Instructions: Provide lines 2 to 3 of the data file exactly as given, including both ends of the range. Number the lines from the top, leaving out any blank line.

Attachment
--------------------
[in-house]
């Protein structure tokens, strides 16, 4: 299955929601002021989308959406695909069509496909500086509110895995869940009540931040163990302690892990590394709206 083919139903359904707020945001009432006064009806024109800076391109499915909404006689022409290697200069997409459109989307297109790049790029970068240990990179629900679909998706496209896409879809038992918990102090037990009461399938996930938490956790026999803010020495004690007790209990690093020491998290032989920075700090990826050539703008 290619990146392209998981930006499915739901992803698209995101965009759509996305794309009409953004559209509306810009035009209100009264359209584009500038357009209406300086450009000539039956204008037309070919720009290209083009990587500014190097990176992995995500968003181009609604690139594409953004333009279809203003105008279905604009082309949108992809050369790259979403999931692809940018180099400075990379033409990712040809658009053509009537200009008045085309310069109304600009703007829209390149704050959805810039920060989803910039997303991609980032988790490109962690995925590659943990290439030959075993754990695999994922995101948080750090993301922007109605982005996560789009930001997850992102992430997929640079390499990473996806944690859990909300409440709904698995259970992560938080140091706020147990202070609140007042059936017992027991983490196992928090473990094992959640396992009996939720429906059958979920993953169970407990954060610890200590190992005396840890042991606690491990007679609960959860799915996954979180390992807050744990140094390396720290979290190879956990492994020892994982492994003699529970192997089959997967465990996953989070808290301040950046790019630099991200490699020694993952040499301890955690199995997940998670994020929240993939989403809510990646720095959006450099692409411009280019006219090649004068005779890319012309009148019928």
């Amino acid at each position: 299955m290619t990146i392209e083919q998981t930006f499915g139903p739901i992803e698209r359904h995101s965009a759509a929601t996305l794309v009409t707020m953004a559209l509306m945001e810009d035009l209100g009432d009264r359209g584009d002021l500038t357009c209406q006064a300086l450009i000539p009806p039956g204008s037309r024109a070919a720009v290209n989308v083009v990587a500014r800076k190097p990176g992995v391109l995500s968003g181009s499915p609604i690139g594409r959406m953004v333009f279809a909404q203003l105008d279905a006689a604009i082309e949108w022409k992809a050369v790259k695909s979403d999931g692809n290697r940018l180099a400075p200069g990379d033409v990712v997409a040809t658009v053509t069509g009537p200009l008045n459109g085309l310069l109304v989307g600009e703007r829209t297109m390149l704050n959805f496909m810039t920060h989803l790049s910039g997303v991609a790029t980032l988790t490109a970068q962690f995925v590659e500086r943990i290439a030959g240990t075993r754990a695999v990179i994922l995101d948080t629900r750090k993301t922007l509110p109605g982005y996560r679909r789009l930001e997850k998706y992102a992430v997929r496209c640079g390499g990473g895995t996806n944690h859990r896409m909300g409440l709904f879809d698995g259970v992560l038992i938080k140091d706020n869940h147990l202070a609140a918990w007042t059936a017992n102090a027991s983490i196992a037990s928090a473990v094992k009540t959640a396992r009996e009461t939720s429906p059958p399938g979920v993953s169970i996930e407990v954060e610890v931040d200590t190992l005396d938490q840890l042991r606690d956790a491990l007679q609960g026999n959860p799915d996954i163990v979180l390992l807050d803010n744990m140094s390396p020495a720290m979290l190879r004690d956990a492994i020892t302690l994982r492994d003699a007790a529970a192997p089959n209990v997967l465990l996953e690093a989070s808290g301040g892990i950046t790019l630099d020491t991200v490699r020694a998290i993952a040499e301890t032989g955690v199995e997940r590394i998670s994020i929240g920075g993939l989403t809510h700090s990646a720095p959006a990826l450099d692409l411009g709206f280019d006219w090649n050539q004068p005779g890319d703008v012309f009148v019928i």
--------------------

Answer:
């Protein structure tokens, strides 16, 4: 299955929601002021989308959406695909069509496909500086509110895995869940009540931040163990302690892990590394709206 083919139903359904707020945001009432006064009806024109800076391109499915909404006689022409290697200069997409459109989307297109790049790029970068240990990179629900679909998706496209896409879809038992918990102090037990009461399938996930938490956790026999803010020495004690007790209990690093020491998290032989920075700090990826050539703008 290619990146392209998981930006499915739901992803698209995101965009759509996305794309009409953004559209509306810009035009209100009264359209584009500038357009209406300086450009000539039956204008037309070919720009290209083009990587500014190097990176992995995500968003181009609604690139594409953004333009279809203003105008279905604009082309949108992809050369790259979403999931692809940018180099400075990379033409990712040809658009053509009537200009008045085309310069109304600009703007829209390149704050959805810039920060989803910039997303991609980032988790490109962690995925590659943990290439030959075993754990695999994922995101948080750090993301922007109605982005996560789009930001997850992102992430997929640079390499990473996806944690859990909300409440709904698995259970992560938080140091706020147990202070609140007042059936017992027991983490196992928090473990094992959640396992009996939720429906059958979920993953169970407990954060610890200590190992005396840890042991606690491990007679609960959860799915996954979180390992807050744990140094390396720290979290190879956990492994020892994982492994003699529970192997089959997967465990996953989070808290301040950046790019630099991200490699020694993952040499301890955690199995997940998670994020929240993939989403809510990646720095959006450099692409411009280019006219090649004068005779890319012309009148019928």
């Amino acid at each position: 299955m290619t990146i392209e083919q998981t930006f499915g139903p739901i992803e698209r359904h995101s965009a759509a929601t996305l794309v009409t707020m953004a559209l509306m945001e810009d035009l209100g009432d009264r359209g584009d002021l500038t357009c209406q006064a300086l450009i000539p009806p039956g204008s037309r024109a070919a720009v290209n989308v083009v990587a500014r800076k190097p990176g992995v391109l995500s968003g181009s499915p609604i690139g594409r959406m953004v333009f279809a909404q203003l105008d279905a006689a604009i082309e949108w022409k992809a050369v790259k695909s979403d999931g692809n290697r940018l180099a400075p200069g990379d033409v990712v997409a040809t658009v053509t069509g009537p200009l008045n459109g085309l310069l109304v989307g600009e703007r829209t297109m390149l704050n959805f496909m810039t920060h989803l790049s910039g997303v991609a790029t980032l988790t490109a970068q962690f995925v590659e500086r943990i290439a030959g240990t075993r754990a695999v990179i994922l995101d948080t629900r750090k993301t922007l509110p109605g982005y996560r679909r789009l930001e997850k998706y992102a992430v997929r496209c640079g390499g990473g895995t996806n944690h859990r896409m909300g409440l709904f879809d698995g259970v992560l038992i938080k140091d706020n869940h147990l202070a609140a918990w007042t059936a017992n102090a027991s983490i196992a037990s928090a473990v094992k009540t959640a396992r009996e009461t939720s429906p059958p399938g979920v993953s169970i996930e407990v954060e610890v931040d200590t190992l005396d938490q840890l042991r606690d956790a491990l007679q609960g026999n959860p799915d996954i163990v979180l390992l807050d803010n744990m140094s390396p020495a720290m979290l190879r004690d956990a492994i020892t302690l994982r492994d003699a007790a529970a192997p089959n209990v997967l465990l996953e690093a989070s808290g301040g892990i950046t790019l630099d020491t991200v490699r020694a998290i993952a040499e301890t032989g955690v199995e997940r590394i998670s994020i929240g920075g993939l989403t809510h700090s990646a720095p959006a990826l450099d692409l411009g709206f280019d006219w090649n050539q004068p005779g890319d703008v012309f009148v019928i």